Sanahanbi’s husband Raghu works as a peon. They lead a cosy life with three lovely children. Neighbours are envious of Sanahanbi. They consider her fortunate for having a husband who isn’t a spendthrift. But ever since an officer who loves to drink and gamble got transferred at Raghu’s workplace, his house has become a party den. It has been a daily affair. Quite unexpectedly Raghu has started drinking regularly. Day by day he has become more violent and abusive. Sanahanbi often pleads, “This is home not a workplace. Neither am I an employee under your officer. Rather one honour-bound by marriage. Attending to the care of husband and children, maintaining a home needs all the time in hand. It is below your dignity to entertain their biddings in this way. It would affect the children. Don’t make a devil out of me, please have some sense.”
Rahmat Ali offered me a plateful of sweets –muri laddoos (balls of puffed rice stuck together with sticky jaggery). As I leaned forward to pick up the cup of tea from the table, my eyes strayed to land on a few old issues of the Assamese magazine, Prantik, lying underneath, along with a bunch of letters bearing the letterhead of the local branch of the Asom Sahitya Sabha (A literary body of Assam). Those letters too seemed dated and quite old. The wall in front was held together by wooden battens and a number of pictures were seen hanging on it. There was an old black and white photograph of the iconic Assamese singer Bhupen Hazarika, singing with his hands on a harmonium, a nicely framed map of Assam, chain-stitched on a piece of cloth and close to that was a framed photograph of Mecca. A plastic flower vase, lustreless with age, was standing on a table in the corner. The glass panes on the book case were broken and one could see through them a collection of books – Malik’s novels, the complete works of Borgohain, a couple of booklets on Assamese spelling and so on.
Have you heard a parrot speak Urdu?
I have, in my friend Zahiruddin’s house.
A mynah talking in Hindi?
Even that, in my friend Nimai Singh’s house.
What about an ass reciting Sanskrit slokas?
Yes, very often in Agya Gokul Shashtri’s garden.
A cat speaking Bangla, meow meow, ki bolo ki bolo
A dog mouthing English
A goat conversing in Meiteilon?
Like the waiting to meet
The woman you’ve been burning for
Who had messaged saying she’ll come on her own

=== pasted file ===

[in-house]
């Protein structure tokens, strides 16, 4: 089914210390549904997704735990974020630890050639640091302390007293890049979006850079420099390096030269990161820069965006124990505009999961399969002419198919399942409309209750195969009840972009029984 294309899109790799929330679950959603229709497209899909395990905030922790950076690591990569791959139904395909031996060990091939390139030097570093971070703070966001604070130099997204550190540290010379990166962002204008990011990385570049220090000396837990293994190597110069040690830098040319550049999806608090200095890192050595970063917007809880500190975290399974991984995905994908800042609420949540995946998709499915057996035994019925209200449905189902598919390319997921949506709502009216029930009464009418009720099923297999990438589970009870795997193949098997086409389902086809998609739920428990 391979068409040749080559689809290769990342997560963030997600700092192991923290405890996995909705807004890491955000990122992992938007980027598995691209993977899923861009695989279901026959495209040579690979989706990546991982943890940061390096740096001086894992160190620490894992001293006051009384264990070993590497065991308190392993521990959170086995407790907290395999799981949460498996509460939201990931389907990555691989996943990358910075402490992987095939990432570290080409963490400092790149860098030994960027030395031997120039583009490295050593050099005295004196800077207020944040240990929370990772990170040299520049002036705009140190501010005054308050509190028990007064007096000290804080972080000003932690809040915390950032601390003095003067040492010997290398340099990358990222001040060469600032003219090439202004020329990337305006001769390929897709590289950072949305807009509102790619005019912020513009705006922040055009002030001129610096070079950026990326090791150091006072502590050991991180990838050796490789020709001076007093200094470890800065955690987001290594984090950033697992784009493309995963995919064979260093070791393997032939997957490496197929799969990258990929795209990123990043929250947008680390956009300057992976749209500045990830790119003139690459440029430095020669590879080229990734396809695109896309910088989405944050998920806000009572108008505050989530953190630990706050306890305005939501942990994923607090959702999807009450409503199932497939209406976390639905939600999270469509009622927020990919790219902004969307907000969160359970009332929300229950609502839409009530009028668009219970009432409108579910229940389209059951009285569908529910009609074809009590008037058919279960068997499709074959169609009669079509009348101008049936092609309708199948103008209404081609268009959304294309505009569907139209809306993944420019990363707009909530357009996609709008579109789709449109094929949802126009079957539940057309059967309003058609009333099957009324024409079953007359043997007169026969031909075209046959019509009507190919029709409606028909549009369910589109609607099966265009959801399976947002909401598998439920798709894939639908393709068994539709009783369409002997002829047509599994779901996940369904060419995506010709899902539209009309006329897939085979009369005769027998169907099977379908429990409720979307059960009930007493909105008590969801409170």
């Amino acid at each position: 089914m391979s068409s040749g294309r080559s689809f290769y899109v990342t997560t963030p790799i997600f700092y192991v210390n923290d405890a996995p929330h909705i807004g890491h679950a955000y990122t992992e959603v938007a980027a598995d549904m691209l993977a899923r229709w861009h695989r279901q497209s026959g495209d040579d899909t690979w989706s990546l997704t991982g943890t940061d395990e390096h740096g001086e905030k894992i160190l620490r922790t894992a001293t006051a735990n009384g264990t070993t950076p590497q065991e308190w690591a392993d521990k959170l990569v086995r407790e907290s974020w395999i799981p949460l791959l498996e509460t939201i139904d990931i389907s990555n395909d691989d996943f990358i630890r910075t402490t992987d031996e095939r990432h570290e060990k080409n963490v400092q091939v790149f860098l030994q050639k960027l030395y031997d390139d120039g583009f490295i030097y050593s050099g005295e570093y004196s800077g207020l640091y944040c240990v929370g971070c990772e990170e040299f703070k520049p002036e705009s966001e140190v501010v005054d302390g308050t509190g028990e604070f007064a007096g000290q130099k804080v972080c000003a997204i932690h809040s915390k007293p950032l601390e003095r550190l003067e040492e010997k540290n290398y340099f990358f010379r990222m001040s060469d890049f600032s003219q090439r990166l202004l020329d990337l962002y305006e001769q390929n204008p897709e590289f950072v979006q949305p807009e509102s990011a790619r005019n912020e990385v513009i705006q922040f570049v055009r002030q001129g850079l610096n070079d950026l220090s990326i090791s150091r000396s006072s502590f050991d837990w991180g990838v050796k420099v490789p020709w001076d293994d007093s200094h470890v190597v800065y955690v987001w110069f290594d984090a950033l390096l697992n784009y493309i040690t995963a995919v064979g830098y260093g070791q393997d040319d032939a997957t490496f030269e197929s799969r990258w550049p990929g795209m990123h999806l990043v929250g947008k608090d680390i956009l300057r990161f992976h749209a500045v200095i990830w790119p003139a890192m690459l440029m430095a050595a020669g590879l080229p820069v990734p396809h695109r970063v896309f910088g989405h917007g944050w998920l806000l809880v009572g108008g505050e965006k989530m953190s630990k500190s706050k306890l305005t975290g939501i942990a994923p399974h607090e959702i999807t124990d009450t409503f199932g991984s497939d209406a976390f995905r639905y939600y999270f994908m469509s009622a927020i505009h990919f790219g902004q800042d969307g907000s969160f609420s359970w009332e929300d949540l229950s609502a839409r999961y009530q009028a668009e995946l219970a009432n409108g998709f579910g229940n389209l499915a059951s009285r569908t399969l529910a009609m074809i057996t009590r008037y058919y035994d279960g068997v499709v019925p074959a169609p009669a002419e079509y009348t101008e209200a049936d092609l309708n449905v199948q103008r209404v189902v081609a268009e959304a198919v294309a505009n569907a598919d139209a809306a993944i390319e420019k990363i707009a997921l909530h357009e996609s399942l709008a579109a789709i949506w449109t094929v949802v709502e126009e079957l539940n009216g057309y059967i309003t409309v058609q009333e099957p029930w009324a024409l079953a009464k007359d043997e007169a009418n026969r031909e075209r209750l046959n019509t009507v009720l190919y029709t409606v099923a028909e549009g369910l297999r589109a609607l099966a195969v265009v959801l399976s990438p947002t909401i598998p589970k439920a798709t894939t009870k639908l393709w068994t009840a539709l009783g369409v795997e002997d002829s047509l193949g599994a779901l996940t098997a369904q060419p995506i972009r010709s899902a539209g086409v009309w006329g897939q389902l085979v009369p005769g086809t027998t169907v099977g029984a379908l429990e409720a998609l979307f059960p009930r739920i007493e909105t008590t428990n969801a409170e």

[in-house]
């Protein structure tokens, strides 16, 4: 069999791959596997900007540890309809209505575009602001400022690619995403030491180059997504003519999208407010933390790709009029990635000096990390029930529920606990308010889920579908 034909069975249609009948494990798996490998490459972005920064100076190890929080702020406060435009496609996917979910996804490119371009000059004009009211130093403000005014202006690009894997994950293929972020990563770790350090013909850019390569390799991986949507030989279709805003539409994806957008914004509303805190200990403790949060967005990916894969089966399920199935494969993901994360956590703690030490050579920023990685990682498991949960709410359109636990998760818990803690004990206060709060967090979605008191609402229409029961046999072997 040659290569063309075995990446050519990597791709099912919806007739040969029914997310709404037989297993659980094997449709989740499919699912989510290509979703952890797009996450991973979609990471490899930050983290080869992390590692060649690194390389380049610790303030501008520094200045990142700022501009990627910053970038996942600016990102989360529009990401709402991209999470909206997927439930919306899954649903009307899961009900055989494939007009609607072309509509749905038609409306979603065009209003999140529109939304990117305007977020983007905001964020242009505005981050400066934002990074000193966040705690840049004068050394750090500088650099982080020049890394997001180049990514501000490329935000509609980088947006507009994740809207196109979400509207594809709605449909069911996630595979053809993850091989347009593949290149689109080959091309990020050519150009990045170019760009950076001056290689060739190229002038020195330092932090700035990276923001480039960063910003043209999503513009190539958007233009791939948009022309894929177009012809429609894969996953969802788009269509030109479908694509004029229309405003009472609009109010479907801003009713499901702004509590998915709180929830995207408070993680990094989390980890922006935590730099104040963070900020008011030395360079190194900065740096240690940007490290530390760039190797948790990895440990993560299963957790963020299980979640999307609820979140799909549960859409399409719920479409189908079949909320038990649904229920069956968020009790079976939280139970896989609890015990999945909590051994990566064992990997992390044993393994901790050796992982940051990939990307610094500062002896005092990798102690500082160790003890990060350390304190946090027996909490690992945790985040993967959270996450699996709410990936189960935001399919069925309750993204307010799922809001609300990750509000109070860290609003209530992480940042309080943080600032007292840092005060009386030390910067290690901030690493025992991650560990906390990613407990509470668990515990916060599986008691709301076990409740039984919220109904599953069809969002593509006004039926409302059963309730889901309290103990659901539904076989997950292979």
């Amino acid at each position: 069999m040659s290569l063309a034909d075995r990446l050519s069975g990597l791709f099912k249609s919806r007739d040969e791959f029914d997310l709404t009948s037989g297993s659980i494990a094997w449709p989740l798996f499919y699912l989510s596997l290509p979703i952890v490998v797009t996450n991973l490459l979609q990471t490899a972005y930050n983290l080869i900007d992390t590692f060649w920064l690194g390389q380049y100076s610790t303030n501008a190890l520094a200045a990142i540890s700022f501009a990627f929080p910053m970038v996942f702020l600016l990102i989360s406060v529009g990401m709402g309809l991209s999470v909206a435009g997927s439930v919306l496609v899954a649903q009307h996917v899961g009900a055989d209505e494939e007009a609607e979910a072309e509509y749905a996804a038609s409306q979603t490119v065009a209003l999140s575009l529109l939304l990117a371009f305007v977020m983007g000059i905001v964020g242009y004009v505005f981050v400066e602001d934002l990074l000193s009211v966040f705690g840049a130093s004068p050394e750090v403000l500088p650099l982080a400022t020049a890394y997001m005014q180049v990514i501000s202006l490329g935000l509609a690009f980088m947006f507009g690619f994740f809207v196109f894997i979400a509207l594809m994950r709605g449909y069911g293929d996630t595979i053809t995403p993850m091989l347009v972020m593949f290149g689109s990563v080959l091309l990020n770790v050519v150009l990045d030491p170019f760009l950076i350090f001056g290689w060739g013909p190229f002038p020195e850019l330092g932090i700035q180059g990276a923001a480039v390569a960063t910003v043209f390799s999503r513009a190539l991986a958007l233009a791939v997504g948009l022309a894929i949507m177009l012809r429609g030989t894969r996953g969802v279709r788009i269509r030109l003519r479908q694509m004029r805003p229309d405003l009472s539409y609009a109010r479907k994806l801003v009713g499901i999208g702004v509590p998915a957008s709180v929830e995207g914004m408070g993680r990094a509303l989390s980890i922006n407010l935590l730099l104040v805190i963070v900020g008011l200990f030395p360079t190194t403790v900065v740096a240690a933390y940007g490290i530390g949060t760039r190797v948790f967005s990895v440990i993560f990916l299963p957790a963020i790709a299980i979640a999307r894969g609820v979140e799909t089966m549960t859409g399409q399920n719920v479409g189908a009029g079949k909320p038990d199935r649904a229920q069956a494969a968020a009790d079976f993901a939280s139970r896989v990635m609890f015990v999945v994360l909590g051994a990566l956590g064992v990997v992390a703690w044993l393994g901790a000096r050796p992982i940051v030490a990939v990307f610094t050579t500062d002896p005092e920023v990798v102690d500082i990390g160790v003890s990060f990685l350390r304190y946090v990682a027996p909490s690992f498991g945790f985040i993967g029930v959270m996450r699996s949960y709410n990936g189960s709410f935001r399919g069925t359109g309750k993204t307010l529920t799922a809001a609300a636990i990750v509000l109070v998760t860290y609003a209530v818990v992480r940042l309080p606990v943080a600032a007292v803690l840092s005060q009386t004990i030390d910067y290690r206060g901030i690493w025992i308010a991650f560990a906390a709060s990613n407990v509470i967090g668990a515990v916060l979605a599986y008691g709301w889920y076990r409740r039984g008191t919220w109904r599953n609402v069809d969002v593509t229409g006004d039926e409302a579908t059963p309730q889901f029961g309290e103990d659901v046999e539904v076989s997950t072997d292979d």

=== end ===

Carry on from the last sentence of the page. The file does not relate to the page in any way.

I also waited for many days
For those unknown gentlemen
Who told me they would come to shoot me.
They arrived one afternoon and
We met at last, face to face.
After having endured it all,
The heartbreak of parting
Chasing after one son in your dreams
Raising the other on your own
our kitchen taps are broken
and our dirt hides thick on tile lines and
unscrubbed bathroom walls
the laundry bag is full and if you peeped into
our sixteen year old washing machine
you’ll find clothes there
from the laundry attempt made by
eleven years old
This monsoon issue of Yendai examines ways of imagining contestations. The idea of taking up subversion as the theme of Yendai had come up on earlier occasions and unfortunately addressing it seems to be topical given the circumstances we currently find ourselves in. Even as we agree on the theme, our approach and ways of understanding subversion differ. We approach it through two ways. First, we see sub-version as acts and practices that challenge the status quo. Second, related to the former, are the ways in which such practices become productive of new manifestations and cultures that may ironically become hegemonic in themselves and invite subversion. Acts of subversions calls for imagining new aesthetics and sensibilities through the questioning of hierarchical practices of hegemonic cultural domination. The present issue is devoted to the possibility of capturing resisting narratives that emerge in such contested fault lines. Subversions are attempts to check the deliberate acts of forgetting put in place through singular meta-narratives and violent repressions of truth. The metaphor of a palimpsest encapsulates the idea of subversion/sub-versions with the hope of reading meaning in acts of over writing and re-writing in the scrolls of time. It is used to explore the many layered existence of a cultural form and not solely the act of writing. In this edition of Yendai, we bring four poems, two visual works, two short stories and four essays on this theme.
Who is the ‘self’ and who is the ‘other’? To imagine the other, one starts by imagining the self. Likewise, the self needs the other to define itself. It becomes a chicken-and-egg question. This imagination of the self and the other can be formed based on various aspects. It can begin from the most striking physical attributes, it can be built on culture, food or even smell. Who is this self and who is the other? Can the self be imagined without the other? In a world that’s marked by rapid mingling as well as violent segregation, what is the relevance of the imagination of the self and the other?
Things being as they are
I carry my forehead in my pocket
If I leave it home some jerk might break in
And fuck with my forehead
So phone in one pocket, forehead in the other
My pants remain balanced
My forehead remains safe.
Tired was I because of the hectic college schedule.
Hadn’t had breakfast because the class test was too important to be missed.
Exhausted and burned out, I returned back to my room.
Pondering whether I still have enough energy to cook some food.
Also wondering whether it would be good to have some snacks at the nearby tea stall.
They appeared one fine day
These young men
And occupied every corner
Of our street.
They wear khaki of various shades
Some with stripes
And black boots.
The winding trail that makes a road
Follows me with its ghostly tremor
Of wintry dryness
Of fallen papery leaves
As the naked trees lift their arms
Up to the sky
A rapture of Indian classical dancers
Embracing their bare beauty